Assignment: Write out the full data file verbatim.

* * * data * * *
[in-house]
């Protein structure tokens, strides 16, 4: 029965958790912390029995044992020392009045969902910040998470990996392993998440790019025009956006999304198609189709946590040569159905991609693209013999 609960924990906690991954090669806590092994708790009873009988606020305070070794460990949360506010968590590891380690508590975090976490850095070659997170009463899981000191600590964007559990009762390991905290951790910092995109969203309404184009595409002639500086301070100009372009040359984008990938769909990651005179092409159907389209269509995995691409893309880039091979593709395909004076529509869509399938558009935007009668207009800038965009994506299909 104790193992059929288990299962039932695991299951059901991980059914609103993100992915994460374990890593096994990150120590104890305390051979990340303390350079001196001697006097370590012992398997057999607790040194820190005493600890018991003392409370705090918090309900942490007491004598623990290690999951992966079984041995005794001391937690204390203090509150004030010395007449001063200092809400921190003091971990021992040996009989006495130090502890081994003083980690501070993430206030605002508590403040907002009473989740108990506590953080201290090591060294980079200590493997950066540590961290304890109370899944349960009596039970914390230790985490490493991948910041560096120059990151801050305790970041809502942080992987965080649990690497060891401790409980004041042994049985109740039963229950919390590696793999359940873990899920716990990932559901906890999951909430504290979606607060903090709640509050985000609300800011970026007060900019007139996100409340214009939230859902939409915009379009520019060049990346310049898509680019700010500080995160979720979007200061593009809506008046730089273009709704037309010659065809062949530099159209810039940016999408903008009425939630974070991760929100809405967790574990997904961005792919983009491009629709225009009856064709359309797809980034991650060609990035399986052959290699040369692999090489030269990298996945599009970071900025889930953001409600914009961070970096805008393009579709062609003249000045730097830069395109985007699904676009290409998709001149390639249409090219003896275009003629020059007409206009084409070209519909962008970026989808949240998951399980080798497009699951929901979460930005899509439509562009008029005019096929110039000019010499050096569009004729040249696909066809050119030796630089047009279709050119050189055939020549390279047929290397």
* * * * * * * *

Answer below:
[in-house]
């Protein structure tokens, strides 16, 4: 029965958790912390029995044992020392009045969902910040998470990996392993998440790019025009956006999304198609189709946590040569159905991609693209013999 609960924990906690991954090669806590092994708790009873009988606020305070070794460990949360506010968590590891380690508590975090976490850095070659997170009463899981000191600590964007559990009762390991905290951790910092995109969203309404184009595409002639500086301070100009372009040359984008990938769909990651005179092409159907389209269509995995691409893309880039091979593709395909004076529509869509399938558009935007009668207009800038965009994506299909 104790193992059929288990299962039932695991299951059901991980059914609103993100992915994460374990890593096994990150120590104890305390051979990340303390350079001196001697006097370590012992398997057999607790040194820190005493600890018991003392409370705090918090309900942490007491004598623990290690999951992966079984041995005794001391937690204390203090509150004030010395007449001063200092809400921190003091971990021992040996009989006495130090502890081994003083980690501070993430206030605002508590403040907002009473989740108990506590953080201290090591060294980079200590493997950066540590961290304890109370899944349960009596039970914390230790985490490493991948910041560096120059990151801050305790970041809502942080992987965080649990690497060891401790409980004041042994049985109740039963229950919390590696793999359940873990899920716990990932559901906890999951909430504290979606607060903090709640509050985000609300800011970026007060900019007139996100409340214009939230859902939409915009379009520019060049990346310049898509680019700010500080995160979720979007200061593009809506008046730089273009709704037309010659065809062949530099159209810039940016999408903008009425939630974070991760929100809405967790574990997904961005792919983009491009629709225009009856064709359309797809980034991650060609990035399986052959290699040369692999090489030269990298996945599009970071900025889930953001409600914009961070970096805008393009579709062609003249000045730097830069395109985007699904676009290409998709001149390639249409090219003896275009003629020059007409206009084409070209519909962008970026989808949240998951399980080798497009699951929901979460930005899509439509562009008029005019096929110039000019010499050096569009004729040249696909066809050119030796630089047009279709050119050189055939020549390279047929290397």